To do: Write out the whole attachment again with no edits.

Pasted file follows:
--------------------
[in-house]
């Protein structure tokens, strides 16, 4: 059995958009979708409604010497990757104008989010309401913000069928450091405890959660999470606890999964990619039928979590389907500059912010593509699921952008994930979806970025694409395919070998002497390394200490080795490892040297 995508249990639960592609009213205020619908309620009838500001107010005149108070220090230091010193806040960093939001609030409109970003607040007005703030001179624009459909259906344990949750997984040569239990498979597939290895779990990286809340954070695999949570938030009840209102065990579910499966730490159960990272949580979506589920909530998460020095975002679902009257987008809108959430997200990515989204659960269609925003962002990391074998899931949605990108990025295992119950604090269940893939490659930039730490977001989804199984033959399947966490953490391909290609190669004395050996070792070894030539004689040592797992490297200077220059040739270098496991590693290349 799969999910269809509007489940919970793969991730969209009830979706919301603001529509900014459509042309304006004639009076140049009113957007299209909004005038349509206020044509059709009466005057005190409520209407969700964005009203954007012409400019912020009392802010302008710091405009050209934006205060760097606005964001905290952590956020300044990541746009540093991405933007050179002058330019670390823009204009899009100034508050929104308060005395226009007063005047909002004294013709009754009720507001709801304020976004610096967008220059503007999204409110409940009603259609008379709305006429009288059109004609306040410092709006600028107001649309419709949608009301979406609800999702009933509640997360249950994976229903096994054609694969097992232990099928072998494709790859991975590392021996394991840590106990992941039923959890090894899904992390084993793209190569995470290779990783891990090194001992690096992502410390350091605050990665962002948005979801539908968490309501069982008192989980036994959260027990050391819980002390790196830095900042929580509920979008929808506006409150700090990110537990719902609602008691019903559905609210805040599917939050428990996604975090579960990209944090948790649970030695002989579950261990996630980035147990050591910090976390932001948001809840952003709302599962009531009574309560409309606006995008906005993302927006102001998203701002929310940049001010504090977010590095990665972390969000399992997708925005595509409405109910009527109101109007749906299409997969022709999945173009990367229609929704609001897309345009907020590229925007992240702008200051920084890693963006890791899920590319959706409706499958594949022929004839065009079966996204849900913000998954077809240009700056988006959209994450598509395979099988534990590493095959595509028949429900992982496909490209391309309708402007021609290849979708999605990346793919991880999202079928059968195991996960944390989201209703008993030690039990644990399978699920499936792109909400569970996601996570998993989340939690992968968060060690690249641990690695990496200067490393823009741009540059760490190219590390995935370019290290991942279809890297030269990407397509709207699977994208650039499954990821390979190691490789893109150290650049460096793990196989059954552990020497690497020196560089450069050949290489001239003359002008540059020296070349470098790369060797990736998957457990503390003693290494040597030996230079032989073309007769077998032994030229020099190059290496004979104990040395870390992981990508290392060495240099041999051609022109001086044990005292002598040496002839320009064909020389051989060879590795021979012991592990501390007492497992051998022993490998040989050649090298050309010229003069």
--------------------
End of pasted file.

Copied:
[in-house]
């Protein structure tokens, strides 16, 4: 059995958009979708409604010497990757104008989010309401913000069928450091405890959660999470606890999964990619039928979590389907500059912010593509699921952008994930979806970025694409395919070998002497390394200490080795490892040297 995508249990639960592609009213205020619908309620009838500001107010005149108070220090230091010193806040960093939001609030409109970003607040007005703030001179624009459909259906344990949750997984040569239990498979597939290895779990990286809340954070695999949570938030009840209102065990579910499966730490159960990272949580979506589920909530998460020095975002679902009257987008809108959430997200990515989204659960269609925003962002990391074998899931949605990108990025295992119950604090269940893939490659930039730490977001989804199984033959399947966490953490391909290609190669004395050996070792070894030539004689040592797992490297200077220059040739270098496991590693290349 799969999910269809509007489940919970793969991730969209009830979706919301603001529509900014459509042309304006004639009076140049009113957007299209909004005038349509206020044509059709009466005057005190409520209407969700964005009203954007012409400019912020009392802010302008710091405009050209934006205060760097606005964001905290952590956020300044990541746009540093991405933007050179002058330019670390823009204009899009100034508050929104308060005395226009007063005047909002004294013709009754009720507001709801304020976004610096967008220059503007999204409110409940009603259609008379709305006429009288059109004609306040410092709006600028107001649309419709949608009301979406609800999702009933509640997360249950994976229903096994054609694969097992232990099928072998494709790859991975590392021996394991840590106990992941039923959890090894899904992390084993793209190569995470290779990783891990090194001992690096992502410390350091605050990665962002948005979801539908968490309501069982008192989980036994959260027990050391819980002390790196830095900042929580509920979008929808506006409150700090990110537990719902609602008691019903559905609210805040599917939050428990996604975090579960990209944090948790649970030695002989579950261990996630980035147990050591910090976390932001948001809840952003709302599962009531009574309560409309606006995008906005993302927006102001998203701002929310940049001010504090977010590095990665972390969000399992997708925005595509409405109910009527109101109007749906299409997969022709999945173009990367229609929704609001897309345009907020590229925007992240702008200051920084890693963006890791899920590319959706409706499958594949022929004839065009079966996204849900913000998954077809240009700056988006959209994450598509395979099988534990590493095959595509028949429900992982496909490209391309309708402007021609290849979708999605990346793919991880999202079928059968195991996960944390989201209703008993030690039990644990399978699920499936792109909400569970996601996570998993989340939690992968968060060690690249641990690695990496200067490393823009741009540059760490190219590390995935370019290290991942279809890297030269990407397509709207699977994208650039499954990821390979190691490789893109150290650049460096793990196989059954552990020497690497020196560089450069050949290489001239003359002008540059020296070349470098790369060797990736998957457990503390003693290494040597030996230079032989073309007769077998032994030229020099190059290496004979104990040395870390992981990508290392060495240099041999051609022109001086044990005292002598040496002839320009064909020389051989060879590795021979012991592990501390007492497992051998022993490998040989050649090298050309010229003069």